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Hoping to help Utah employers, lawmakers endorsed a proposal Wednesday that would cut the state's top unemployment-insurance premium rates starting in 2012.
A measure to slash the rate from 9 percent to 7 percent or about $590 yearly per employee passed in a state committee hearing Wednesday and will be considered when the Utah Legislature convenes in January.
The cut is being proposed in tandem with a cap on the minimum rate paid by all employers. Both come in reaction to premiums spiking earlier this year and a widespread outcry from private-sector business owners who saw their insurance costs surge just as a fragile economic recovery began to take hold.
The rate reduction ``is a big help for us,'' said Richard Thorn, president of the Association of General Contractors, representing nearly 500 Utah companies in the commercial construction sector. ``Is it a big deal? Yeah, we think it is.''
Thorn predicted the lowered costs could lead to additional hiring by small- and mid-sized construction companies and other industries particularly hard hit by the Great Recession. That view is shared by leaders from some of the state's largest labor unions as well.
Utah's jobless insurance system is among the nation's most aggressive in charging employers for unemployment benefits paid to workers they lay off. The rate reduction advanced Wednesday essentially eases back on that approach by spreading millions of dollars into higher bills for all employers instead of taxing only those who fired workers in the downturn.
Shifting the costs of top ratepayers is expected to push up what all business owners pay, so the plan endorsed Wednesday also would cap those pooled costs, at 0.4 percent.
Between the two rate changes, lawmakers would effectively be slashing up to $30 million annually from revenues coming into the Unemployment Trust Fund, at least through 2013. Only a year ago state managers were warning the fund was headed to bankruptcy under the pressure of record jobless claims.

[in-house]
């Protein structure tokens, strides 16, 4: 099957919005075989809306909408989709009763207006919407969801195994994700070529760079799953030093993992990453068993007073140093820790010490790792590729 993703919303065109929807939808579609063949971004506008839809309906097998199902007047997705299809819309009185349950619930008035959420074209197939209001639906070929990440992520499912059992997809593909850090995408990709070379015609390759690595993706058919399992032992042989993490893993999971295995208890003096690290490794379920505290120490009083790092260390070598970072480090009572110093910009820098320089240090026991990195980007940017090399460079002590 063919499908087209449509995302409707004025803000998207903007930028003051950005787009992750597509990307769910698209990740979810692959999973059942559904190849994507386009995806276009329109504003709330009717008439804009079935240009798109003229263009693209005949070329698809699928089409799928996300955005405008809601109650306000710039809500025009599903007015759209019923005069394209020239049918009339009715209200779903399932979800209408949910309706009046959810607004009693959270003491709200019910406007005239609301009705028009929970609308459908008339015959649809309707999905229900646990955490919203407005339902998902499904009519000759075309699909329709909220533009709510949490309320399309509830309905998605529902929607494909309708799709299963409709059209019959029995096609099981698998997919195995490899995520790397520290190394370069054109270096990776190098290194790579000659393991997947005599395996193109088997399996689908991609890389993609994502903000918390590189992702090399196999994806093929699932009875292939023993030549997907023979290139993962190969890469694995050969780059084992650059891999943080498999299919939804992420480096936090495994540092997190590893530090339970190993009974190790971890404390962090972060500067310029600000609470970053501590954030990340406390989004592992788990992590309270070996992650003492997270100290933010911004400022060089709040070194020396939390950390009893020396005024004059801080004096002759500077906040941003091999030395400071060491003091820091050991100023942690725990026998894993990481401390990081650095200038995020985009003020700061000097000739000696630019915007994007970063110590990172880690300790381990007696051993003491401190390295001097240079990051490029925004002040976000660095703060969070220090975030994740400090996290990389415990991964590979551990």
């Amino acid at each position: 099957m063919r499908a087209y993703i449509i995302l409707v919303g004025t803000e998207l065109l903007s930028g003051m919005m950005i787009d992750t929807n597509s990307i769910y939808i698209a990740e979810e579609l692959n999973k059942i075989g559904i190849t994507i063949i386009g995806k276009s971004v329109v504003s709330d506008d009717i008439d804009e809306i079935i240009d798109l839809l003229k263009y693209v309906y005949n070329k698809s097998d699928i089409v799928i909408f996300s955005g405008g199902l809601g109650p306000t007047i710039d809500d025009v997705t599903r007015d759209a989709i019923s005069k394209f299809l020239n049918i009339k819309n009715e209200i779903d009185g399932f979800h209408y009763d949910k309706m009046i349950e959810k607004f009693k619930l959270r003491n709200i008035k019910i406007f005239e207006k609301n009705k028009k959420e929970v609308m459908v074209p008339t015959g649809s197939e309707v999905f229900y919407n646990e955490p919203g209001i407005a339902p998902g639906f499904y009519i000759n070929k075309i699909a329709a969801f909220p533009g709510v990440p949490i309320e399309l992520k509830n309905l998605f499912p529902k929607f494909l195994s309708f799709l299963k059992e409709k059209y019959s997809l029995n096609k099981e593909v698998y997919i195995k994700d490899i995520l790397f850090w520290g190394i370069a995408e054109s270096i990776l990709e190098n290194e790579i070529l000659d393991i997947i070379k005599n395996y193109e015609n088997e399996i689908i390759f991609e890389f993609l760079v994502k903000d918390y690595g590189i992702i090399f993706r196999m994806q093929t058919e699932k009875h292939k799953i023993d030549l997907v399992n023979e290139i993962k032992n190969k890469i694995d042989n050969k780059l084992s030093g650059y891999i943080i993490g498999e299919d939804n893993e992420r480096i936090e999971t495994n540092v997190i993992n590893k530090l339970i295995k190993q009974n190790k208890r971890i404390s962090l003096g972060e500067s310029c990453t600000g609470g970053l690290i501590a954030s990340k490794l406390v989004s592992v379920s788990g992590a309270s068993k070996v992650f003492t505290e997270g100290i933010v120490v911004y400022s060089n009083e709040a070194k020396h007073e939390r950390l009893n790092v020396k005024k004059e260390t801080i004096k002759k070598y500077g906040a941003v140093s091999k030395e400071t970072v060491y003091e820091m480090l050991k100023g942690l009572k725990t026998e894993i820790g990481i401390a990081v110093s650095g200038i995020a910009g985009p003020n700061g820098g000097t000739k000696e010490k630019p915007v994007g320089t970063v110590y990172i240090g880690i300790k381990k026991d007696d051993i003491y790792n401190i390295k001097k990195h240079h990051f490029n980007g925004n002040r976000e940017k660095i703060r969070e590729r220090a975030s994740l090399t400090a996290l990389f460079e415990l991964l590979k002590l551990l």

``We feel much more solid about it now'' Utah Unemployment Insurance Director Bill Starks said Wednesday of the trust fund. ``We foresee very little danger of going insolvent, especially if the economy keeps chugging along at the pace it is now.''
Premiums shot up in 2011 through Utah's automatic formula for rebuilding the trust fund, which sustained heavy losses from historic unemployment starting in August 2008. The state-managed cash reserve fund fell from $855 million to below $310 million in less than two years, leading fund administrators to plan for it going broke, as similar funds have in 32 other states.
The trust fund now holds $388 million, replenished by revenues from higher premiums and a more positive economic picture. Senior fund managers and an advisory committee made up of labor, business and community representatives are both backing the rate caps, partly to make Utah more comparable with those in surrounding states and to remove incentives for employers to dodge the taxes.
The rate cut received unanimous backing by members of the Legislature's Workforce Services and Community and Economic Development Interim Committee on Wednesday. A draft bill enacting the cut also picked up a House sponsor, Rep. Jeremy Peterson, R-Ogden.
Caps on Utah unemployment insurance
A plan now headed to the 2012 Utah Legislature will cut the state's maximum unemployment insurance rate from 9 percent to 7 percent, as well as cap the state's minimum rate at 0.4 percent. The two rate changes will slash $30 million in yearly revenues to the state's jobless trust fund through 2013.